Apart from the wartime generation, this is new territory for the country and wider world – a crisis which permeates through every strata of society.
And while, regrettably, it has brought out the worst in a selfish minority – whether it be panic buying in supermarkets or ignoring official advice about hygiene – it is, typically, bringing out the best in a great many people.
Coming under the ‘Team Yorkshire’ euphemism, these are the families who have taken the time to thank NHS staff, and others, for working all hours to prioritise those people with the most NHS needs. Morale will be crucial when spirits flag, as they will do.
Then there are the companies and employees making alternative arrangements to ensure that they can continue to operate if more stringent ‘quarantine’ protocols are deemed necessary – it’s also critical local agencies, like the LEPs, also pool their expertise so they can do more to help those seasonal businesses, like B&Bs, who are already paying a heavy price due to cancellations.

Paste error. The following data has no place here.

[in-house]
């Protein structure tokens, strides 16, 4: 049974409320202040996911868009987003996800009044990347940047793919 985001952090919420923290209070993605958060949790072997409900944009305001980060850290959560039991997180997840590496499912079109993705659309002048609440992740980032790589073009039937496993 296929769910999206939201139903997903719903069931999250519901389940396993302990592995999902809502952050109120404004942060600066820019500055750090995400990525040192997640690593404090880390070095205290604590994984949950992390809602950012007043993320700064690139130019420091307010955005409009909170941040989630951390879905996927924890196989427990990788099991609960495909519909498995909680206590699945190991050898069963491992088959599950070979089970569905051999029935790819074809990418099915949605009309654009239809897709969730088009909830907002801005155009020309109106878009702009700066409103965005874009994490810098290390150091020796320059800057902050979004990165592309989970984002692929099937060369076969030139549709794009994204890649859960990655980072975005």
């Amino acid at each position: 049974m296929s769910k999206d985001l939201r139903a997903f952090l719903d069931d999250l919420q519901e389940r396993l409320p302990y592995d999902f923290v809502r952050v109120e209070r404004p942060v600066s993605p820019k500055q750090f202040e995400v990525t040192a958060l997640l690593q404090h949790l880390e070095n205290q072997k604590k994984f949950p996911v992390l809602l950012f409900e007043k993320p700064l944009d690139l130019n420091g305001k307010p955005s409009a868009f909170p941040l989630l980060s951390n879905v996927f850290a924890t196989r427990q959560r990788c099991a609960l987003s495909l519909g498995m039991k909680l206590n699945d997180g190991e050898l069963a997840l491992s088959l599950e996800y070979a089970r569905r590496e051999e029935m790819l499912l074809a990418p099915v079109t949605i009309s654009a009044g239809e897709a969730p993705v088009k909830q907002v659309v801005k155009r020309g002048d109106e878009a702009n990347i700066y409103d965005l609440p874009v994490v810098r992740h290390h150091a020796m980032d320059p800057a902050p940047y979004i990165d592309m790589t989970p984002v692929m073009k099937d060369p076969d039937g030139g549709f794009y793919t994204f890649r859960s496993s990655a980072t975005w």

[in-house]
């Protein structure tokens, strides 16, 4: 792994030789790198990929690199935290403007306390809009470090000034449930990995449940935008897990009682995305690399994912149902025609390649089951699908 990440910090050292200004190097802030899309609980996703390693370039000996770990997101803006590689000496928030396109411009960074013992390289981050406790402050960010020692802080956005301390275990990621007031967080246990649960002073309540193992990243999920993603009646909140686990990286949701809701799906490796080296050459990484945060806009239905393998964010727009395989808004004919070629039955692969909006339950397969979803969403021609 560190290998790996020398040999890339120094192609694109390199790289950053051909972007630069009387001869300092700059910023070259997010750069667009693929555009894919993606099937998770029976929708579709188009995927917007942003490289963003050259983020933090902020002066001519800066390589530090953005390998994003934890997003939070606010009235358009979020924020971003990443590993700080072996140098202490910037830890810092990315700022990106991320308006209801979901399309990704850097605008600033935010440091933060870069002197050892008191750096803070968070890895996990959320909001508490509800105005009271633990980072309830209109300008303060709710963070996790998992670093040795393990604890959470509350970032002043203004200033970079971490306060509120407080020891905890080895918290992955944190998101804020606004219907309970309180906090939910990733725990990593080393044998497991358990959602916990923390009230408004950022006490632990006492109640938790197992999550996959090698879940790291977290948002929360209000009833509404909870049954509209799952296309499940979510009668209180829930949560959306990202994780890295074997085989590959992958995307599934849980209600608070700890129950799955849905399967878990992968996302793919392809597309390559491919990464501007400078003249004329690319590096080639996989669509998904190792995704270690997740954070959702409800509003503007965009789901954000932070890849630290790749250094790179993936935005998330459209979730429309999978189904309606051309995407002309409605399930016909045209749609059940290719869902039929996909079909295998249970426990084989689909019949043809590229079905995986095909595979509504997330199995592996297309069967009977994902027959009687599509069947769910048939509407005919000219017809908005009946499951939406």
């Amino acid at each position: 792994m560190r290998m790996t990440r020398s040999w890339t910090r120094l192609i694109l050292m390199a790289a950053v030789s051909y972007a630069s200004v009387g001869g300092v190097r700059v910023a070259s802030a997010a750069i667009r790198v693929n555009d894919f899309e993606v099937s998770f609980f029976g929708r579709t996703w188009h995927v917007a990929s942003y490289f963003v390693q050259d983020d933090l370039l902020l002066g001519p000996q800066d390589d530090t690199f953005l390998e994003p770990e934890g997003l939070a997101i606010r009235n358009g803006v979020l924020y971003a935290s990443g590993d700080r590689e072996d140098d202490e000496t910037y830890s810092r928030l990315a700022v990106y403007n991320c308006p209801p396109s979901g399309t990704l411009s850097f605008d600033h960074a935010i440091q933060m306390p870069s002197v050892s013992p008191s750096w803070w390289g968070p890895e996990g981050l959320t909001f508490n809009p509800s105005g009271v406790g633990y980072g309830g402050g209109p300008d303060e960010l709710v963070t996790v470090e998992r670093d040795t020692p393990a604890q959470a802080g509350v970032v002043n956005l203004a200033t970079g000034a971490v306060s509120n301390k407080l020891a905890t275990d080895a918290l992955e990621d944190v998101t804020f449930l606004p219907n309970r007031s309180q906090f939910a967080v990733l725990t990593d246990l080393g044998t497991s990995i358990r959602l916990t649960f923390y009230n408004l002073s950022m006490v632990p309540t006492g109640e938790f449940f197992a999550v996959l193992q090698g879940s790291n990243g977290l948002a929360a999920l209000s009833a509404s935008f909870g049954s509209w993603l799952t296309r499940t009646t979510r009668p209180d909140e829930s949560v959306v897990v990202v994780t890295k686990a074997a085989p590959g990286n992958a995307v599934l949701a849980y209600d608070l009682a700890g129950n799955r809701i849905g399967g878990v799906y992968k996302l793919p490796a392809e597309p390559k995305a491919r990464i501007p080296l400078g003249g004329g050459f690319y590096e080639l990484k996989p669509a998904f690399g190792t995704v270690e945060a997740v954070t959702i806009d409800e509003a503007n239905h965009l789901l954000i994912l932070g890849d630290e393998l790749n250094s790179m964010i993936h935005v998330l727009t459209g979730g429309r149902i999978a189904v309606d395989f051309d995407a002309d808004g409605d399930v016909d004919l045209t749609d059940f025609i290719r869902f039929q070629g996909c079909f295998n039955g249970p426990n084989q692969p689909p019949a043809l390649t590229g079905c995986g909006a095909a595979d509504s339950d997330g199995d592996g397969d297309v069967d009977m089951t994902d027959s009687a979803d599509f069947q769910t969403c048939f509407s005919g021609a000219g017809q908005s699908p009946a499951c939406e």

And finally there are all those people – too many to list – who are going the extra mile to look out for the elderly and, potentially, vulnerable. Such public-spiritedness, which this county is famed for, does make a difference.
As such, this newspaper’s hopes and expectations are two-fold – to implore everyone to follow official guidance while, at the same time, urging readers to look out for others through simple acts of kindness and humanity. For, if this spirit of goodwill comes to define Yorkshire’s approach to coronavirus, the county will be much better placed to withstand the worst public health crisis for a generation.